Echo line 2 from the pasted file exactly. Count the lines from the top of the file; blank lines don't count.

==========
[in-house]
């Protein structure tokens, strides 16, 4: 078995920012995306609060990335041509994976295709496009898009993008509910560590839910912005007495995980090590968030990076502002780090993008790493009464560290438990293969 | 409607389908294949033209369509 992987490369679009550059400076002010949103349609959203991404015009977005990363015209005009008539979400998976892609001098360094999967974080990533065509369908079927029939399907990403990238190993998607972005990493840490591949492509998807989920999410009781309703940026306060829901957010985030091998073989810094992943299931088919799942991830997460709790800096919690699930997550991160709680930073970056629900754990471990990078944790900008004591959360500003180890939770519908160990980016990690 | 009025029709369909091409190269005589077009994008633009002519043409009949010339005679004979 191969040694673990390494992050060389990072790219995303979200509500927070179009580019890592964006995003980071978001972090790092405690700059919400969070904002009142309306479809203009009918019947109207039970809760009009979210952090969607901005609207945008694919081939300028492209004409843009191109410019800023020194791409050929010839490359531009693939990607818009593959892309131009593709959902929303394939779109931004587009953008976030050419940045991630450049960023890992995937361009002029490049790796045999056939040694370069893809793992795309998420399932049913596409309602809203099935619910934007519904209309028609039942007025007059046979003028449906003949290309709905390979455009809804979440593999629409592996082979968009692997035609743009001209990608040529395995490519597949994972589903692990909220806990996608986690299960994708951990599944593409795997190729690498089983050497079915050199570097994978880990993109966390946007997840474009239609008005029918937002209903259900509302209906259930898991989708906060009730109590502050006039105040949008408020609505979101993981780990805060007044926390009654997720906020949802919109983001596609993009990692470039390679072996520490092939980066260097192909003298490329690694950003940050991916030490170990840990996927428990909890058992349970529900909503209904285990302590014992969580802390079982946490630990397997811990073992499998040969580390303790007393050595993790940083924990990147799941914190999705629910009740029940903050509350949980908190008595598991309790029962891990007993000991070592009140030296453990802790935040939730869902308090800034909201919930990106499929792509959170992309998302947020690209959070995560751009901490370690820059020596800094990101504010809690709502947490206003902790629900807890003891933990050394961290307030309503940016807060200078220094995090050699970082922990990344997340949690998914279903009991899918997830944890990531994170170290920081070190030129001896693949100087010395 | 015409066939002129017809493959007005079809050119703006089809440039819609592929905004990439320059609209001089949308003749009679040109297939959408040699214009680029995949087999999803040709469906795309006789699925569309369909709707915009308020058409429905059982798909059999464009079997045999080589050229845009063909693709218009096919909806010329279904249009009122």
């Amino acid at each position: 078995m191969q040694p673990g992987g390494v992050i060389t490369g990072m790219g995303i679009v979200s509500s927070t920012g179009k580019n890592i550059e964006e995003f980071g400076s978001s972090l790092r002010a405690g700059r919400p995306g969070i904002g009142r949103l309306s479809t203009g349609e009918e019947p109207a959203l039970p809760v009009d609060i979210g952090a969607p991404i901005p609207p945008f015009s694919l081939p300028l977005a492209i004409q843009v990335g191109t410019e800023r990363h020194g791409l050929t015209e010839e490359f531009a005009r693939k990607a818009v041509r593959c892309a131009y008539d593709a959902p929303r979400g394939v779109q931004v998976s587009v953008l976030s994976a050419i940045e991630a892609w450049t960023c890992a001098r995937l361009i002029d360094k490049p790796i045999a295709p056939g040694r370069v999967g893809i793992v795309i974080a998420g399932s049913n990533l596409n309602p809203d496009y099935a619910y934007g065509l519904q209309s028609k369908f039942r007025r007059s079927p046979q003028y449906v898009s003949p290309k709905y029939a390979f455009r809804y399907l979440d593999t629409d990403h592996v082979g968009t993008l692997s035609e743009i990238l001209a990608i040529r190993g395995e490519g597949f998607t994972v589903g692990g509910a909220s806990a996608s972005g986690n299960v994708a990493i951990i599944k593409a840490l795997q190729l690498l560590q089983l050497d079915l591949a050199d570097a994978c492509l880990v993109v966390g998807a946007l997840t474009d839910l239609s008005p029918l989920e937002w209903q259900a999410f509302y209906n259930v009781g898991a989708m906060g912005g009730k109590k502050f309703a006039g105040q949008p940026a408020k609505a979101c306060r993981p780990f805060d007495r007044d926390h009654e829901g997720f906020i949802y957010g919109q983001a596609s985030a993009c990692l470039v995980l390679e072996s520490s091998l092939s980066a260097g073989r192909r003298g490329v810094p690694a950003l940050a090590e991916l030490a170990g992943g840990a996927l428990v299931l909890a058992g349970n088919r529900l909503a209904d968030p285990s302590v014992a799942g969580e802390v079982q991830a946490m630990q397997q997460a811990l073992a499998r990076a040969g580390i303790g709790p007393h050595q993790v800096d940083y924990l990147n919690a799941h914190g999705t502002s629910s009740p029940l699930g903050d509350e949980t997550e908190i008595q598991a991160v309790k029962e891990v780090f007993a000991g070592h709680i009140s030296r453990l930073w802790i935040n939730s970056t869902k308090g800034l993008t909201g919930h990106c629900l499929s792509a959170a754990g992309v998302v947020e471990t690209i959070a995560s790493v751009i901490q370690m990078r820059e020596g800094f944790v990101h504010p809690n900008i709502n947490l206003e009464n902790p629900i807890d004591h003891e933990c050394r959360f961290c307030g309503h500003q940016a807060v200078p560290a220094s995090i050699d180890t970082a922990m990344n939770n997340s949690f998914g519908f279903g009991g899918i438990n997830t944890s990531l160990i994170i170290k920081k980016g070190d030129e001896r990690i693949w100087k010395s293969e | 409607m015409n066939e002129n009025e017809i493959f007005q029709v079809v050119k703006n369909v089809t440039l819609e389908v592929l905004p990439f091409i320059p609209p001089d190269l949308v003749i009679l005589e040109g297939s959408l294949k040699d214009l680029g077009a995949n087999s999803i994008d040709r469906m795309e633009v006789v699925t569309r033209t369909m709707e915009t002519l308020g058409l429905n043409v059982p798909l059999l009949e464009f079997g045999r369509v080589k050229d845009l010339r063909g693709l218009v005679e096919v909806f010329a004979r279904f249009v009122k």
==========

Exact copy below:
């Protein structure tokens, strides 16, 4: 078995920012995306609060990335041509994976295709496009898009993008509910560590839910912005007495995980090590968030990076502002780090993008790493009464560290438990293969 | 409607389908294949033209369509 992987490369679009550059400076002010949103349609959203991404015009977005990363015209005009008539979400998976892609001098360094999967974080990533065509369908079927029939399907990403990238190993998607972005990493840490591949492509998807989920999410009781309703940026306060829901957010985030091998073989810094992943299931088919799942991830997460709790800096919690699930997550991160709680930073970056629900754990471990990078944790900008004591959360500003180890939770519908160990980016990690 | 009025029709369909091409190269005589077009994008633009002519043409009949010339005679004979 191969040694673990390494992050060389990072790219995303979200509500927070179009580019890592964006995003980071978001972090790092405690700059919400969070904002009142309306479809203009009918019947109207039970809760009009979210952090969607901005609207945008694919081939300028492209004409843009191109410019800023020194791409050929010839490359531009693939990607818009593959892309131009593709959902929303394939779109931004587009953008976030050419940045991630450049960023890992995937361009002029490049790796045999056939040694370069893809793992795309998420399932049913596409309602809203099935619910934007519904209309028609039942007025007059046979003028449906003949290309709905390979455009809804979440593999629409592996082979968009692997035609743009001209990608040529395995490519597949994972589903692990909220806990996608986690299960994708951990599944593409795997190729690498089983050497079915050199570097994978880990993109966390946007997840474009239609008005029918937002209903259900509302209906259930898991989708906060009730109590502050006039105040949008408020609505979101993981780990805060007044926390009654997720906020949802919109983001596609993009990692470039390679072996520490092939980066260097192909003298490329690694950003940050991916030490170990840990996927428990909890058992349970529900909503209904285990302590014992969580802390079982946490630990397997811990073992499998040969580390303790007393050595993790940083924990990147799941914190999705629910009740029940903050509350949980908190008595598991309790029962891990007993000991070592009140030296453990802790935040939730869902308090800034909201919930990106499929792509959170992309998302947020690209959070995560751009901490370690820059020596800094990101504010809690709502947490206003902790629900807890003891933990050394961290307030309503940016807060200078220094995090050699970082922990990344997340949690998914279903009991899918997830944890990531994170170290920081070190030129001896693949100087010395 | 015409066939002129017809493959007005079809050119703006089809440039819609592929905004990439320059609209001089949308003749009679040109297939959408040699214009680029995949087999999803040709469906795309006789699925569309369909709707915009308020058409429905059982798909059999464009079997045999080589050229845009063909693709218009096919909806010329279904249009009122």